# NavList:

## A Community Devoted to the Preservation and Practice of Celestial Navigation and Other Methods of Traditional Wayfinding

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Request for help re sunset predictions.
From: George Huxtable
Date: 2005 Apr 6, 20:05 +0100

```I'm following some whaling journals of William Scoresby the younger, who
visited the Greenland Sea (West of Spitzbergen) each year from 1811.

Some of his time-sights, to determine LAT, were taken by observing the
moment of sunset. I take that to be defined by the last glimpse of the
Sun's upper limb above the horizon. Does anyone think differently?

To my mind, it's a poor choice of moment to determine time, when the Sun's
centre appears to be actually below the horizon, and refraction corrections
are large, and rather variable. However, that was what he did, on occasion.
It saved the trouble of getting his sextant out, no doubt.

He appears to have obtained his local time, at the moment of sunset, from
tables into which he entered lat and dec, quoting a resulting time of
sunset to the second, e.g. "6h 13m 28s pm".

Does anyone know where such tables were to be found, by a navigator in 1811?

My earliest such compendium is Raper's "Practice of Navigation", 1864, in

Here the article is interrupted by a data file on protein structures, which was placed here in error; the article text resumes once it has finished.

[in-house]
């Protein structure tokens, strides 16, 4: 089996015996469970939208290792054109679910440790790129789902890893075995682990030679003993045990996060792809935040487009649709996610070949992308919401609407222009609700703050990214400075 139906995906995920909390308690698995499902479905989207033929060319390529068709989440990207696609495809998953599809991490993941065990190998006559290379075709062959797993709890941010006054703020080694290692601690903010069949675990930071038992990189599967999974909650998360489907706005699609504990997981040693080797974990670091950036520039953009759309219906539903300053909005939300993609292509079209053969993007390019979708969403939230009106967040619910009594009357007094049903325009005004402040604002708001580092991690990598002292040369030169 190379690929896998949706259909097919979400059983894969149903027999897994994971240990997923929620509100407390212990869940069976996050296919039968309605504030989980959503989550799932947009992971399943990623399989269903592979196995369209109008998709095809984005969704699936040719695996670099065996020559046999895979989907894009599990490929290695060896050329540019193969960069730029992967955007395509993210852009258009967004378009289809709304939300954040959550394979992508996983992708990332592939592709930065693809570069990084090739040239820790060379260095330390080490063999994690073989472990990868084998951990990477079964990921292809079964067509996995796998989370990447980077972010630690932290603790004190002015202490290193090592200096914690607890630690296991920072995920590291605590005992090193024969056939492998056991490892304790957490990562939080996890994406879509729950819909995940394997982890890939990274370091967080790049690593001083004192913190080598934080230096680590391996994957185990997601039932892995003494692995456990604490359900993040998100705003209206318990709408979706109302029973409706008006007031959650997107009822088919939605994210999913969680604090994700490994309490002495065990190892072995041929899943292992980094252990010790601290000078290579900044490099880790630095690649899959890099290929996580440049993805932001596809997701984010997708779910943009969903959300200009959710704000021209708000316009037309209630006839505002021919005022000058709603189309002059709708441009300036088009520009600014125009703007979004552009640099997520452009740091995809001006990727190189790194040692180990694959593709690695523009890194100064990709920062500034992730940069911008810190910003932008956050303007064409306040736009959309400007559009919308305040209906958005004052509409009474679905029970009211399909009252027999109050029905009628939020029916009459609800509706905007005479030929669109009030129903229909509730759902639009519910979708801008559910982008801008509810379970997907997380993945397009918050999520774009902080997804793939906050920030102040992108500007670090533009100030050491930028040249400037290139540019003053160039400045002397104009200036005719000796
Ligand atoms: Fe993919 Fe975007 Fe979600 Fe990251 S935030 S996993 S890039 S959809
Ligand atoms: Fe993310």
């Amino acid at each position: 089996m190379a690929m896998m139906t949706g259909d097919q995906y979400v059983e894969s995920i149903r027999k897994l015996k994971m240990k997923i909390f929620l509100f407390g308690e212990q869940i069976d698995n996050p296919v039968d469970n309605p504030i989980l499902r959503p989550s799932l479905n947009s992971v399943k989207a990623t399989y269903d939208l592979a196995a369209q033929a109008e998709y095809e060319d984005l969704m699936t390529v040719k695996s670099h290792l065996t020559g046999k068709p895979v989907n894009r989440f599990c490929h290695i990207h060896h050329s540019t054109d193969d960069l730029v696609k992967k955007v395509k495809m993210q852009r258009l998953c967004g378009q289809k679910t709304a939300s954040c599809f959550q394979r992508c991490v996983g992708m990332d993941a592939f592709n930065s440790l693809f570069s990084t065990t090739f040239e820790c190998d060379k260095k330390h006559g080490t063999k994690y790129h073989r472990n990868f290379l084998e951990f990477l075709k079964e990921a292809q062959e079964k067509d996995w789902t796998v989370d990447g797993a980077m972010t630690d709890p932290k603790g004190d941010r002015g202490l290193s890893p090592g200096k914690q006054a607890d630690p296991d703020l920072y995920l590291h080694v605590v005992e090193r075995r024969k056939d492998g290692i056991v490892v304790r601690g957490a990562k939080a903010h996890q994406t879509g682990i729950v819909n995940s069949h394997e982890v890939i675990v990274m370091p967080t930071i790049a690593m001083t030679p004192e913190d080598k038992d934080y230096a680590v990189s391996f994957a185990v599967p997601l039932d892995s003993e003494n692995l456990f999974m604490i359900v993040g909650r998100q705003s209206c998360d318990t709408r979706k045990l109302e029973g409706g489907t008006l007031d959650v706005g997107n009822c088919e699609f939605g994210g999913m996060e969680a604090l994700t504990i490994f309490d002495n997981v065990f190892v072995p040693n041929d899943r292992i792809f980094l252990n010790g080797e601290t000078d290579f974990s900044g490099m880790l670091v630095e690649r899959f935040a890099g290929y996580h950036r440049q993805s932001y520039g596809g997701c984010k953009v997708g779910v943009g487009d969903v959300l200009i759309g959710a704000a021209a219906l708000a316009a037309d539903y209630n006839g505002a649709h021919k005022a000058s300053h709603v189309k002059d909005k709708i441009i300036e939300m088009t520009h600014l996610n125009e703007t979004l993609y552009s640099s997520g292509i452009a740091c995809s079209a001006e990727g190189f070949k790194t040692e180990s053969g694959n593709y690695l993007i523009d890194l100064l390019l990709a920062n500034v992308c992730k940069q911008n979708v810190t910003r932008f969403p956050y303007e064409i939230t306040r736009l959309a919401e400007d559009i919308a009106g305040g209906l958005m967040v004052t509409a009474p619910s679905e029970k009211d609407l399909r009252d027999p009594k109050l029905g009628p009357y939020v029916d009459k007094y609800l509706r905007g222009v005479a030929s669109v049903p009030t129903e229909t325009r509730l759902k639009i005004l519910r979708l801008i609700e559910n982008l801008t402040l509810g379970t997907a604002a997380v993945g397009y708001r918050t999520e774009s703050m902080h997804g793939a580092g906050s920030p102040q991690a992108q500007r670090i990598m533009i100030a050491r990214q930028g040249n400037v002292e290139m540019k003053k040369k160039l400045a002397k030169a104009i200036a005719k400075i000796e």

which table 26 is "apparent time of the Sun's rising and setting",
tabulating lat at intervals of 1deg, but dec at intervals of 2deg, and
giving a time to the nearest minute. Not nearly good enough for
interpolating a result to the nearest second. Not only that, the time of
sunset, for all lats, when the dec is exactly zero, is given as exactly
6pm. That would only be true for a star (with no semidiameter) and if the
refraction and dip were exactly zero: or if all three quantities cancelled
out to zero. It seems that Raper's table 26 is intended to give no more
than a rough notion of time of sunset, good enough for many purposes, but
not for a time-sight.

I also have an edition of Norie's, tables dating from 1914, which gives
table XLIII (43), "semidiurnal and seminocturnal arcs" , giving times from
noon to sunset to the nearest minute, and in this case the decs are
tabulated in intervals of 1 degree. But this is claimed to handle "any
celestial object", and there's no provision to insert a Sun semidiameter,
so presumably this table also isn't intended to give any precise timing for
the moment of sunset.

the early 19th century, whether they can identify any table, anywhere, of
sunrises/sunsets, that Scoresby might have used to get his LHA, in 1811 and
following years.

George.

================================================================
contact George Huxtable by email at george---.u-net.com, by phone at
01865 820222 (from outside UK, +44 1865 820222), or by mail at 1 Sandy
Lane, Southmoor, Abingdon, Oxon OX13 5HX, UK.
================================================================

```
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